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What can you learn from the bleachers that you can apply to your work?

Game Theory

Game Theory

I’ve been sitting in bleachers watching sporting events for years. Maybe you’ve been doing the same thing. Recently I was watching one of my girls play volleyball and thinking about the life lessons they learn being a part of a team, working toward common goals, putting in the time and effort to excel. All great lessons, of course. But it seemed that we—all of us sitting in the stands—might learn a thing or two as well.


The David & Goliath stories so prevalent in sports seem to stem from this one key belief. Remember the 1980 U.S. hockey team and their gold medal victory over Russia? This was a team that was superior at every position. Their coach, Herb Brooks, knew this. The players knew this. In his pre-game speech, he told them, “If we played them 10 times, they might win 9.” An interesting way to get their attention. But he went on: “But not this game. Not tonight. Tonight, we skate with them. Tonight, we stay with them and we shut them down because we can. Tonight, we are the greatest hockey team in the world.

“Great moments are born from great opportunity,” he said, “and that’s what we have here tonight, boys. That’s what you’ve earned.” He was right. They had worked their tails off to be ready for their moment and they seized their opportunity.

Is your attitude one of belief in yourself, against all odds? It was for those boys, and it made all the difference.


As a parallel to the thoughts on belief, this can be tough to take. We’ve all been there: worked harder, connected better, provided better solutions and pricing, and still come up short. It’s incredibly frustrating.

From the stands, you watch athletes deal with this frequently. What do they do? Often, they express their emotions — tears, anger, frustration — and then, with the help of a coach or mentor, turn their attention inward. What can I learn from this? How can I improve? How can we become a better team?

This is our path as well. Let those emotions flow and then turn your attention inward, ask the tough questions, and figure out how to win the next one.


The greatest quarterbacks, goalies, and three-point shooters have one thing in common, and that’s very short memories. This might be true of anyone whose job requires them to deal with failure and rejection and continue getting up and moving on.

Salespeople, creatives, executives… we all make mistakes, we all miss the mark and fall short. We have to get up, again and again. Learn from every effort, make adjustments, and keep trying.

That’s resilience. That’s grit, and we all need a healthy dose of it.

“I’ve missed more than 9000 shots in my career. I’ve lost almost 300 games. Twenty-six times, I’ve been trusted to take the game winning shot and missed. I’ve failed over and over and over again in my life. And that is why I succeed.”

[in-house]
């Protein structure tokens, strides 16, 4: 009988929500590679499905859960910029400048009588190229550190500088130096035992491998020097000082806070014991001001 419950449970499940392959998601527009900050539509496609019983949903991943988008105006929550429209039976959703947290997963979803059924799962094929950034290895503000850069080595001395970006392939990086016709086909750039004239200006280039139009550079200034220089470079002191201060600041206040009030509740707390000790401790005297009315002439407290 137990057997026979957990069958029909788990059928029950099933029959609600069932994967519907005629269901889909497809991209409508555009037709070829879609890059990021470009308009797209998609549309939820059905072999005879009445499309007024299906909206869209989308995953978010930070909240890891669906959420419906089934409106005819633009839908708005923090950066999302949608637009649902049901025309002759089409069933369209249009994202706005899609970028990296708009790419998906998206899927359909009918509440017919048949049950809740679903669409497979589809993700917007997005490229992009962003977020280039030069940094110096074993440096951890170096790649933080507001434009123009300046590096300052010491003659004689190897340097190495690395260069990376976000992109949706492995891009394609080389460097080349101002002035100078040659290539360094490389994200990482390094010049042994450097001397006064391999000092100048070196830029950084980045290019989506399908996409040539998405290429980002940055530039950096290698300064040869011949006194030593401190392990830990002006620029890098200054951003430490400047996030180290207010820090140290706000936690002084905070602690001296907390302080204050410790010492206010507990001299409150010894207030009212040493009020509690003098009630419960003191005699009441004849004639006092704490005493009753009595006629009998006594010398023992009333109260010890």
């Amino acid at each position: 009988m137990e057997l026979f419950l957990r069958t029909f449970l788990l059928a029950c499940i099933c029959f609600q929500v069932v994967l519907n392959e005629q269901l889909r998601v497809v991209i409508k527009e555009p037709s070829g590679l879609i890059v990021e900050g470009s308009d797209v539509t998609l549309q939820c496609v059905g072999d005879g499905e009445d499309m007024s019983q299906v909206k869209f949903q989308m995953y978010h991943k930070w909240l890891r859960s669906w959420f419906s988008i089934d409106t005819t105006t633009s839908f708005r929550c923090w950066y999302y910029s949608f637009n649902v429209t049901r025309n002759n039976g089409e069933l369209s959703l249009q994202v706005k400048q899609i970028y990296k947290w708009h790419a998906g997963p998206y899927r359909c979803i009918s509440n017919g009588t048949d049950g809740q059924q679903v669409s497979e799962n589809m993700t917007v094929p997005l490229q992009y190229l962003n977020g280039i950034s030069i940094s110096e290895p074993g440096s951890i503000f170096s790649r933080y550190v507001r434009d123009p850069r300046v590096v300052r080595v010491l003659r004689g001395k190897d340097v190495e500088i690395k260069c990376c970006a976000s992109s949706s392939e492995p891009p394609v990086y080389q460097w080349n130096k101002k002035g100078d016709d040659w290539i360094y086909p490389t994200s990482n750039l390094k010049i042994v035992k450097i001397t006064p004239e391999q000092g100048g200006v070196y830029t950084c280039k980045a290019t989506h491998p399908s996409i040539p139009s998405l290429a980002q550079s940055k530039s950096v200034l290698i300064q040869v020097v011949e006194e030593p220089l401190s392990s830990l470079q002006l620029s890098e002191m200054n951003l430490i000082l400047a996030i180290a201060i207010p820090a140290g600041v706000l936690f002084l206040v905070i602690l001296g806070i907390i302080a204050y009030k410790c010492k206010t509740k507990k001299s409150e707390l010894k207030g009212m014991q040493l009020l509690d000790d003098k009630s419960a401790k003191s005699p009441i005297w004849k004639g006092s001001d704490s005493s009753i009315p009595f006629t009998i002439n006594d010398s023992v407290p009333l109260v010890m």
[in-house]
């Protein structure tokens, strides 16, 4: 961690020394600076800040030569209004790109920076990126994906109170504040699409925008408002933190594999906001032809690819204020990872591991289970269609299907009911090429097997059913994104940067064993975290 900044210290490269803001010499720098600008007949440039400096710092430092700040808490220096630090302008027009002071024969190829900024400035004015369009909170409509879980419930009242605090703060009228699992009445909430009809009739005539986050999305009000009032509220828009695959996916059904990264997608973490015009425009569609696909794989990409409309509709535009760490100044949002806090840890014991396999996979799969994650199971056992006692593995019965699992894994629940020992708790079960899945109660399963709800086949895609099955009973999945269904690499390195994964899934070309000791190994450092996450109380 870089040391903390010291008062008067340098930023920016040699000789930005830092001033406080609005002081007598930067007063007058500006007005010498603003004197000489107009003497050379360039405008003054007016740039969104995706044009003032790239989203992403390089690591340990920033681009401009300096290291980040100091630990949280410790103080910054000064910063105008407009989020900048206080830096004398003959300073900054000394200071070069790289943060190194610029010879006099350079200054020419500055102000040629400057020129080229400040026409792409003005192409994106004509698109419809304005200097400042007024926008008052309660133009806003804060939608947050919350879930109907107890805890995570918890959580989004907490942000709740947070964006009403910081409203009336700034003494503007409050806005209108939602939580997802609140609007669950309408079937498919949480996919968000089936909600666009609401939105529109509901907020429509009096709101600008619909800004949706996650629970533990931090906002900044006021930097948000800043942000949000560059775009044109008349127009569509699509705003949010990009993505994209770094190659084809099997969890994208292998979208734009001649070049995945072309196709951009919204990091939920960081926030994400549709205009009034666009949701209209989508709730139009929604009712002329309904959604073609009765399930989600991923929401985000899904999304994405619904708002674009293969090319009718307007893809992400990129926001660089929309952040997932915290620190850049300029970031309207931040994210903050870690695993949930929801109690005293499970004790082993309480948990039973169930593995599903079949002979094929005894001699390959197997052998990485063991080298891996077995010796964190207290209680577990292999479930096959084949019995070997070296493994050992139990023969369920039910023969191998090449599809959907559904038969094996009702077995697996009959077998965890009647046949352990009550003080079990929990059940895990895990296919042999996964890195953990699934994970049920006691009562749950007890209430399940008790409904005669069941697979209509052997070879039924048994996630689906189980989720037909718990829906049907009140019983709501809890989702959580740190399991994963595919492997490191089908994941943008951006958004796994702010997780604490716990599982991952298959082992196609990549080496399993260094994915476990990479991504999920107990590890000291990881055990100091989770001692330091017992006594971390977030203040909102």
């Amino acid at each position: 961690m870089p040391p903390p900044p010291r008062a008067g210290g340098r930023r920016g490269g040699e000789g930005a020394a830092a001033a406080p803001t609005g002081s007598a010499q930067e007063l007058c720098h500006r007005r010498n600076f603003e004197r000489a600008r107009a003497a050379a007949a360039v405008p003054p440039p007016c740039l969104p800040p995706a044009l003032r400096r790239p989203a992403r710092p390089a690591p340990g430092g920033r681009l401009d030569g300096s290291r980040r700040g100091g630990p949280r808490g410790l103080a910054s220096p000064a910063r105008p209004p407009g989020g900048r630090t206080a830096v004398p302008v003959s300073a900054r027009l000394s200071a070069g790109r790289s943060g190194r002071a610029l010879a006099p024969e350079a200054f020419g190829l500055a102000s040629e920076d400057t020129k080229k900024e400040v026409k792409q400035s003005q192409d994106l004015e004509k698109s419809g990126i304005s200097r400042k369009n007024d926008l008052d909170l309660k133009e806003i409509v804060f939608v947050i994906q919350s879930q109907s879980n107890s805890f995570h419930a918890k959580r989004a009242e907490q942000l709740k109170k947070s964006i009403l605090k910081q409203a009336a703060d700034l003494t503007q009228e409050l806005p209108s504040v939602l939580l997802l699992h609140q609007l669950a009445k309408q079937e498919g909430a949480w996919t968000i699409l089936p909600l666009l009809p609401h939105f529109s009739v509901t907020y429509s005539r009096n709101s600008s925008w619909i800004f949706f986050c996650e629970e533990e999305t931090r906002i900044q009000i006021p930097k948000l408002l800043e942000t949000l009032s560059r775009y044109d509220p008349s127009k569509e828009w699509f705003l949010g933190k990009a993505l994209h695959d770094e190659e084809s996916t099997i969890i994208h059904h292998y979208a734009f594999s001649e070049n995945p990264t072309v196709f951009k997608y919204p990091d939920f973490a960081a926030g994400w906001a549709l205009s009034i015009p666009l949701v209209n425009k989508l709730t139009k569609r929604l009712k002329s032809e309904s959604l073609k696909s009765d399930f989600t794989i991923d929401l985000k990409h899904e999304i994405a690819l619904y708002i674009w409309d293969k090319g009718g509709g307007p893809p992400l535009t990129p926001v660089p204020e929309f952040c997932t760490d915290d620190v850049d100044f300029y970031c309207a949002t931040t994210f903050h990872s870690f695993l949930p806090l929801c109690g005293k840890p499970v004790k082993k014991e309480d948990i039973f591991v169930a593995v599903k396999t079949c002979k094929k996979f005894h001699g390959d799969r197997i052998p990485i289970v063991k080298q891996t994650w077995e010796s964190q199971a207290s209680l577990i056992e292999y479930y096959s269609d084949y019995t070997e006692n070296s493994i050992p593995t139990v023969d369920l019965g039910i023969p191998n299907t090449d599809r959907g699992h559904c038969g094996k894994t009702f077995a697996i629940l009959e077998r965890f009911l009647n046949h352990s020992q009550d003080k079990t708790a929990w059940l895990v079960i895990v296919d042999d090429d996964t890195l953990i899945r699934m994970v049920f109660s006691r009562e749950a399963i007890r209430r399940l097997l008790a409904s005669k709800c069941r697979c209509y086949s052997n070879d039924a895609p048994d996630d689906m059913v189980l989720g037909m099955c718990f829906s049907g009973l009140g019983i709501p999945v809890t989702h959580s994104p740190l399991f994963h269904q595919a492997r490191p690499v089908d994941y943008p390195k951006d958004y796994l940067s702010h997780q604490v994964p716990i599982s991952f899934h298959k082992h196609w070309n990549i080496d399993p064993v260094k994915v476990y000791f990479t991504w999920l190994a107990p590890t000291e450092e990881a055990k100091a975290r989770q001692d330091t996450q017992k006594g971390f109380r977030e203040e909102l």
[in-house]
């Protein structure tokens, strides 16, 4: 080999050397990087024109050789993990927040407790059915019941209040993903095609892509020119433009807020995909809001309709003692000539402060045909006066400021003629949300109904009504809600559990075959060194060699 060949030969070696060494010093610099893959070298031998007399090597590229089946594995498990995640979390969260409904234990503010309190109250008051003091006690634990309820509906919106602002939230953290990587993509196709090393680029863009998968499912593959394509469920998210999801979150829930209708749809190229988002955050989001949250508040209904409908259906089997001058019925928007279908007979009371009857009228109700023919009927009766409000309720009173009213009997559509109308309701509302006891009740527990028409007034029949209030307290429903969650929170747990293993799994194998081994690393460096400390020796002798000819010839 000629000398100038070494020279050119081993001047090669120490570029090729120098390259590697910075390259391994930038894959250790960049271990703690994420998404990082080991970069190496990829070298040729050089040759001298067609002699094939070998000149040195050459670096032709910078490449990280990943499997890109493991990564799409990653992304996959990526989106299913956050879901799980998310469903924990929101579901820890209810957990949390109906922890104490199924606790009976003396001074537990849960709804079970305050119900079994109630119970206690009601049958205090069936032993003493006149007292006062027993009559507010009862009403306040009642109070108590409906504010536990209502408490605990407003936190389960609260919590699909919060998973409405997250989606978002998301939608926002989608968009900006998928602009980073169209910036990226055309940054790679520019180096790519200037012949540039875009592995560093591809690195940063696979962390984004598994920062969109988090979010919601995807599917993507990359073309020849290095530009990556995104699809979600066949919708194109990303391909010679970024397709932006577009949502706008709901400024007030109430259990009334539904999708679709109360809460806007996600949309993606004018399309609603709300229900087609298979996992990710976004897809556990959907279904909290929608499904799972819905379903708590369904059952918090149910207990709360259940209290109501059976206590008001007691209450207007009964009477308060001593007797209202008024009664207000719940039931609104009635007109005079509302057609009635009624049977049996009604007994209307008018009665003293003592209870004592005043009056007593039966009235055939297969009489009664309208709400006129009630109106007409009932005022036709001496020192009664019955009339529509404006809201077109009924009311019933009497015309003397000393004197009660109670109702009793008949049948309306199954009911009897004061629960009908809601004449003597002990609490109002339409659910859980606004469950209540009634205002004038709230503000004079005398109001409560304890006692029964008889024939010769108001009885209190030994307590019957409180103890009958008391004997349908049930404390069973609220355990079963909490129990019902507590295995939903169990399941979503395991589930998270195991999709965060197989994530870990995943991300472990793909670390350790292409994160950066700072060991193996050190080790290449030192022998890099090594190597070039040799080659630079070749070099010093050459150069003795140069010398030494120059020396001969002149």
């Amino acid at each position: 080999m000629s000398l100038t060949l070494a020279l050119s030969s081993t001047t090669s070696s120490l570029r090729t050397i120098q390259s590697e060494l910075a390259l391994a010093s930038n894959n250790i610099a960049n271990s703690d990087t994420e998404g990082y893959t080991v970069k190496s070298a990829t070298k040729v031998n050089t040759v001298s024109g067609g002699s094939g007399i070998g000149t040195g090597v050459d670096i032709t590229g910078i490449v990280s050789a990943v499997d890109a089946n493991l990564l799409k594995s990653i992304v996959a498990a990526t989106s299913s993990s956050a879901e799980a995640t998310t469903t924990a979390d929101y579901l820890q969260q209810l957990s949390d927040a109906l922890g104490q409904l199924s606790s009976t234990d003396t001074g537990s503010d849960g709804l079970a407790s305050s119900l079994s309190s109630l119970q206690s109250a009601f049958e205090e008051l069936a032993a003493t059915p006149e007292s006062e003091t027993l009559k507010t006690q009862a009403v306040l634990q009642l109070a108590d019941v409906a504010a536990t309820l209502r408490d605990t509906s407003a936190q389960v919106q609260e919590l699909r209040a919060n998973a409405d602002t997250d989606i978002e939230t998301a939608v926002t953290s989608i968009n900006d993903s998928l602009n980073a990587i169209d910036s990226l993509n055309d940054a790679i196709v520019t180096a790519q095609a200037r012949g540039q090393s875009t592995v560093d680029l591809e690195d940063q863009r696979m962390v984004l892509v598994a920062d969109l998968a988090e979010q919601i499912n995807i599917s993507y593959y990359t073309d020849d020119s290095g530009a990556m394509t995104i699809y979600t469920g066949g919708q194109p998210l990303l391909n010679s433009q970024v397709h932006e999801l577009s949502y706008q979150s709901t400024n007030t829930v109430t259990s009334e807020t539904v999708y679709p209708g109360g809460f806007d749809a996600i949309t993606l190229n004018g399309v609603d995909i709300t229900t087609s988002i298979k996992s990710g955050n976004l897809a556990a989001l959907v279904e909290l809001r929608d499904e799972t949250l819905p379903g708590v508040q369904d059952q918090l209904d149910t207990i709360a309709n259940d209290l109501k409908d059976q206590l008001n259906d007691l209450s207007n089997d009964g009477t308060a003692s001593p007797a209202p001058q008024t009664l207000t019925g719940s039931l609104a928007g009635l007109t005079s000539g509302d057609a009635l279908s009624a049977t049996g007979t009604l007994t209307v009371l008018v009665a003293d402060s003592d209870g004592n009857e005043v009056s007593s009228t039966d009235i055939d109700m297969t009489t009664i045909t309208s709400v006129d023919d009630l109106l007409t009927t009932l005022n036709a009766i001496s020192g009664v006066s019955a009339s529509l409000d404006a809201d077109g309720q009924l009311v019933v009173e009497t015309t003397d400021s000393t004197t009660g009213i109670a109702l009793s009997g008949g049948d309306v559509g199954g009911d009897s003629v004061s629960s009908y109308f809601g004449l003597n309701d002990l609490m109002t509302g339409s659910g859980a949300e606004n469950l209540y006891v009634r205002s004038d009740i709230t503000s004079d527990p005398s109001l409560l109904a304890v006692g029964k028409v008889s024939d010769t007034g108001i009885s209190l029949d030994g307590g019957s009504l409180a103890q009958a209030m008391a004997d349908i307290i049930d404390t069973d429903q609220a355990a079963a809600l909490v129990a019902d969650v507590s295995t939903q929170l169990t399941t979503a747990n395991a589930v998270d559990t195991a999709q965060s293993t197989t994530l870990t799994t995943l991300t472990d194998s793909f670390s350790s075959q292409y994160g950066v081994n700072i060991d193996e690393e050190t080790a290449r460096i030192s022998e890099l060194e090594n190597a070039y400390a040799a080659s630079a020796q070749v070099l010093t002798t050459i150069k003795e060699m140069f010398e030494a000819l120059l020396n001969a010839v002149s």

Pure speed on the athletic field is something amazing to behold. But when speed is combined with fluidity, strength, and grace…well that’s something else entirely.

Speed in business can also be powerful, but without grace it can be wasted motion. First to market is powerful, but overrated. There were other MP3 players available when Apple launched the iPod. But by combining the strength (10,000 songs in your pocket) with the grace of the industrial design (remember that click wheel?) Apple dominated. The iPod eventually sold more than 400 million units.

First is good if you can get there. Great is better.


What is the endgame? For your athlete, the goals might be quite tangible: playoffs, state titles, college scholarship, maybe even a professional career in sports.

For us, the goals are decidedly harder to get your arms around. Certainly, we may be concerned with ‘winning’ a new client, book of business, or promotion. And we’re likely to be focused on providing for our families.

But the goal line, if you will, might be 30 or 40 years in the future. The real endgame, where no one ever said, “I wish I had worked more.” How should we be remembered? What will be our epitaph? What will be our legacy?

I’m hoping to raise great kids who expand beyond the horizons of their expected reach. I’d like to leave the world better than I found it. I’m reaching for truth, integrity, and love.

Your goal line, of course, is up to you. But from 30,000 feet, petty grievances are petty hard to see.


Years ago, I read an article about parental involvement in kids’ athletics endeavors. The authors asked hundreds of college athletes to think back about their worst memory from playing youth and high school sports.

Their overwhelming response: “The ride home from games with my parents.”

Those same college athletes were asked what their parents said that made them feel great, that amplified their joy during and after a ballgame.

Their response? “I love to watch you play.”

Six simple words to make someone feel great and amplify their joy.

Parents are there to parent, and coaches are there to coach. When we try to take on roles that aren’t ours or speak outside our realm of expertise, it doesn’t always translate. In fact, we might be causing unintended harm. So while you may have applicable experience and specific knowledge, first evaluate how your advice might be perceived by the person you’re addressing. Maybe a word or two of encouragement will be a more powerful way to achieve the same objective.

Special thanks to Michael Hoffbauer for his outstanding photo work.